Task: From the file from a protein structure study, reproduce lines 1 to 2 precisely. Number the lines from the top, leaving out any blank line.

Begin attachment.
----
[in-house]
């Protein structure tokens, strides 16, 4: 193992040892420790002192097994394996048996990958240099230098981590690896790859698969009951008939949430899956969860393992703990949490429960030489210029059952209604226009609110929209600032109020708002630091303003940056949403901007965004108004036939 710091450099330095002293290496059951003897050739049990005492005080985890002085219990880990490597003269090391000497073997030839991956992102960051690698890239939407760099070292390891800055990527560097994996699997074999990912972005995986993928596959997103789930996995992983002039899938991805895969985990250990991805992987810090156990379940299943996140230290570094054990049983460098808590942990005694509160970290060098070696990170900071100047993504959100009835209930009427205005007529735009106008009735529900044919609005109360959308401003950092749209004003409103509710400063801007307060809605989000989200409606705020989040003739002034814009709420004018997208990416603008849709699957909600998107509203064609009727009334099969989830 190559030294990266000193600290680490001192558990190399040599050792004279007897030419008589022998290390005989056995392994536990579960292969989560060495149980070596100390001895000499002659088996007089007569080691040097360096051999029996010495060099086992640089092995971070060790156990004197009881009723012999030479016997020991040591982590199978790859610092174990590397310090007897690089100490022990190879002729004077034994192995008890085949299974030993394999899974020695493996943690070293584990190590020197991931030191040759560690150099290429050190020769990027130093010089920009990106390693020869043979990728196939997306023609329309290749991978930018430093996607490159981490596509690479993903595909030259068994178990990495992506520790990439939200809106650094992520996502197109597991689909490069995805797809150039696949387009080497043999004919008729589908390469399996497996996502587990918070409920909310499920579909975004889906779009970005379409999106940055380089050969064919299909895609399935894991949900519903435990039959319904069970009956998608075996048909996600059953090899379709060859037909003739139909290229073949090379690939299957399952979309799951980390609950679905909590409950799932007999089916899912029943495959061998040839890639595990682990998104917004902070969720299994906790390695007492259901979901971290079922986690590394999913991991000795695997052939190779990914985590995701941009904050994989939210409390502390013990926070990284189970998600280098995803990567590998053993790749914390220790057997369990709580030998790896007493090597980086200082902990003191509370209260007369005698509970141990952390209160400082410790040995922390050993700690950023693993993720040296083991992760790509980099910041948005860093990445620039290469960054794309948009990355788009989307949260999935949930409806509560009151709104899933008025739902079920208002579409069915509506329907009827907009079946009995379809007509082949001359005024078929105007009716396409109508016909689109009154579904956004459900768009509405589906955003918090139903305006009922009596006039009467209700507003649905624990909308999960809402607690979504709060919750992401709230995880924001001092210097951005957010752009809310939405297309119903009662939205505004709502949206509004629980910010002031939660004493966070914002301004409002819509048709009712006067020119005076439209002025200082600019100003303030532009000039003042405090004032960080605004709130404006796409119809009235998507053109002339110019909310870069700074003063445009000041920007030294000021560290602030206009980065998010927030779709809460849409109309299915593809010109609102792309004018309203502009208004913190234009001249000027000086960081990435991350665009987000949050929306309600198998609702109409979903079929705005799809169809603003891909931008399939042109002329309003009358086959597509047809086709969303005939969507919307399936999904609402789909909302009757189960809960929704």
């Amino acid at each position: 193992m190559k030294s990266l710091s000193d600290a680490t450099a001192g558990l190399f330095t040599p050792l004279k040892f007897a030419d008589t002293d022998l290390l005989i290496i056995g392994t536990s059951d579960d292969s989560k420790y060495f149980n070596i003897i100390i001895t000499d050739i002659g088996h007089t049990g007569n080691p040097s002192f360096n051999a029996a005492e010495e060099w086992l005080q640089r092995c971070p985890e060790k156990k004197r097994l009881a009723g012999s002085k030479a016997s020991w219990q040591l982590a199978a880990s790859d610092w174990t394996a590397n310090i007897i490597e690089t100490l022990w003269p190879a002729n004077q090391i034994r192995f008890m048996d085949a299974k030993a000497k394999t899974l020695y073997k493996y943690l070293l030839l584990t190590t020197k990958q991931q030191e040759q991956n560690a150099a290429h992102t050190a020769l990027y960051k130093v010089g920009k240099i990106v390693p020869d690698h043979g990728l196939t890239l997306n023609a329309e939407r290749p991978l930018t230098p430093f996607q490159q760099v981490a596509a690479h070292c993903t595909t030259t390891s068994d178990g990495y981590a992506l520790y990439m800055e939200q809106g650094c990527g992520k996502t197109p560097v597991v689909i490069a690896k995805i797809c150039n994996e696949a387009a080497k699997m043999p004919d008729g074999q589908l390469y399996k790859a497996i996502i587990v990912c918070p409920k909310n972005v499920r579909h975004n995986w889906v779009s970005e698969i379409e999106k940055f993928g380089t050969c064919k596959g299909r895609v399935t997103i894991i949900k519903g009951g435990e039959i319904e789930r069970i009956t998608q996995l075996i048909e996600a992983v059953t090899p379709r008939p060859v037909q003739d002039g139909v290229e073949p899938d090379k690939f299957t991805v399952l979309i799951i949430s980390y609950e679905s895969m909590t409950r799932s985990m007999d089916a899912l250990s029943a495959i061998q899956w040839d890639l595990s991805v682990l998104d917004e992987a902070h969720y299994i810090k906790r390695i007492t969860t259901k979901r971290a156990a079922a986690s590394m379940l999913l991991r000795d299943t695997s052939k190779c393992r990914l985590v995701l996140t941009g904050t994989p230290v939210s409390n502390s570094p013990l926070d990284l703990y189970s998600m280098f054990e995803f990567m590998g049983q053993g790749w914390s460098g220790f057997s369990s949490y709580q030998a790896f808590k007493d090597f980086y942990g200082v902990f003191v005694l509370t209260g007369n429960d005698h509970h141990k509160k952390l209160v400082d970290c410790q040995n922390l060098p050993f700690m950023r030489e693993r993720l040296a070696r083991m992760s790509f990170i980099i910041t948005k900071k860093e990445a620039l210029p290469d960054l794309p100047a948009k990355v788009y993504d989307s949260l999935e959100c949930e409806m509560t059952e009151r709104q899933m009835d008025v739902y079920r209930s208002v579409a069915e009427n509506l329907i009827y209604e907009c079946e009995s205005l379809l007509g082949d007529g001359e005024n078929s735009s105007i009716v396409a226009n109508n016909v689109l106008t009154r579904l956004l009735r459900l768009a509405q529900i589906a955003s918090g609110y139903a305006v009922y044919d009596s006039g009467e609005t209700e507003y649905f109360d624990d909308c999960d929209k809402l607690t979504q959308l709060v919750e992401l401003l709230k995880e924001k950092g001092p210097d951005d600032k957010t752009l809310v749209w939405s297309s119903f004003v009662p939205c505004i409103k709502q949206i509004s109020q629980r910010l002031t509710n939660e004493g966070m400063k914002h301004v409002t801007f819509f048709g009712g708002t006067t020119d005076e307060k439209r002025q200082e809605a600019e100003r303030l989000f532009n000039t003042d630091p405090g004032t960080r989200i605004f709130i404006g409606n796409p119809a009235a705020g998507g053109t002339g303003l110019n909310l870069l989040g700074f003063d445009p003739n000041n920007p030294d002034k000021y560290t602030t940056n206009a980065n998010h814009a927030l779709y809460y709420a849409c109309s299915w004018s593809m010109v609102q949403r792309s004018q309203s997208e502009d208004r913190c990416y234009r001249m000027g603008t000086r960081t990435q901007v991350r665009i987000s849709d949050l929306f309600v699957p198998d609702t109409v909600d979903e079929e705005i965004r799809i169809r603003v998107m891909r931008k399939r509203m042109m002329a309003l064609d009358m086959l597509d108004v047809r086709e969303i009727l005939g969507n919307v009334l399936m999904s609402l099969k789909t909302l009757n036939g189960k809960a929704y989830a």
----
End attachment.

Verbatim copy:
[in-house]
């Protein structure tokens, strides 16, 4: 193992040892420790002192097994394996048996990958240099230098981590690896790859698969009951008939949430899956969860393992703990949490429960030489210029059952209604226009609110929209600032109020708002630091303003940056949403901007965004108004036939 710091450099330095002293290496059951003897050739049990005492005080985890002085219990880990490597003269090391000497073997030839991956992102960051690698890239939407760099070292390891800055990527560097994996699997074999990912972005995986993928596959997103789930996995992983002039899938991805895969985990250990991805992987810090156990379940299943996140230290570094054990049983460098808590942990005694509160970290060098070696990170900071100047993504959100009835209930009427205005007529735009106008009735529900044919609005109360959308401003950092749209004003409103509710400063801007307060809605989000989200409606705020989040003739002034814009709420004018997208990416603008849709699957909600998107509203064609009727009334099969989830 190559030294990266000193600290680490001192558990190399040599050792004279007897030419008589022998290390005989056995392994536990579960292969989560060495149980070596100390001895000499002659088996007089007569080691040097360096051999029996010495060099086992640089092995971070060790156990004197009881009723012999030479016997020991040591982590199978790859610092174990590397310090007897690089100490022990190879002729004077034994192995008890085949299974030993394999899974020695493996943690070293584990190590020197991931030191040759560690150099290429050190020769990027130093010089920009990106390693020869043979990728196939997306023609329309290749991978930018430093996607490159981490596509690479993903595909030259068994178990990495992506520790990439939200809106650094992520996502197109597991689909490069995805797809150039696949387009080497043999004919008729589908390469399996497996996502587990918070409920909310499920579909975004889906779009970005379409999106940055380089050969064919299909895609399935894991949900519903435990039959319904069970009956998608075996048909996600059953090899379709060859037909003739139909290229073949090379690939299957399952979309799951980390609950679905909590409950799932007999089916899912029943495959061998040839890639595990682990998104917004902070969720299994906790390695007492259901979901971290079922986690590394999913991991000795695997052939190779990914985590995701941009904050994989939210409390502390013990926070990284189970998600280098995803990567590998053993790749914390220790057997369990709580030998790896007493090597980086200082902990003191509370209260007369005698509970141990952390209160400082410790040995922390050993700690950023693993993720040296083991992760790509980099910041948005860093990445620039290469960054794309948009990355788009989307949260999935949930409806509560009151709104899933008025739902079920208002579409069915509506329907009827907009079946009995379809007509082949001359005024078929105007009716396409109508016909689109009154579904956004459900768009509405589906955003918090139903305006009922009596006039009467209700507003649905624990909308999960809402607690979504709060919750992401709230995880924001001092210097951005957010752009809310939405297309119903009662939205505004709502949206509004629980910010002031939660004493966070914002301004409002819509048709009712006067020119005076439209002025200082600019100003303030532009000039003042405090004032960080605004709130404006796409119809009235998507053109002339110019909310870069700074003063445009000041920007030294000021560290602030206009980065998010927030779709809460849409109309299915593809010109609102792309004018309203502009208004913190234009001249000027000086960081990435991350665009987000949050929306309600198998609702109409979903079929705005799809169809603003891909931008399939042109002329309003009358086959597509047809086709969303005939969507919307399936999904609402789909909302009757189960809960929704």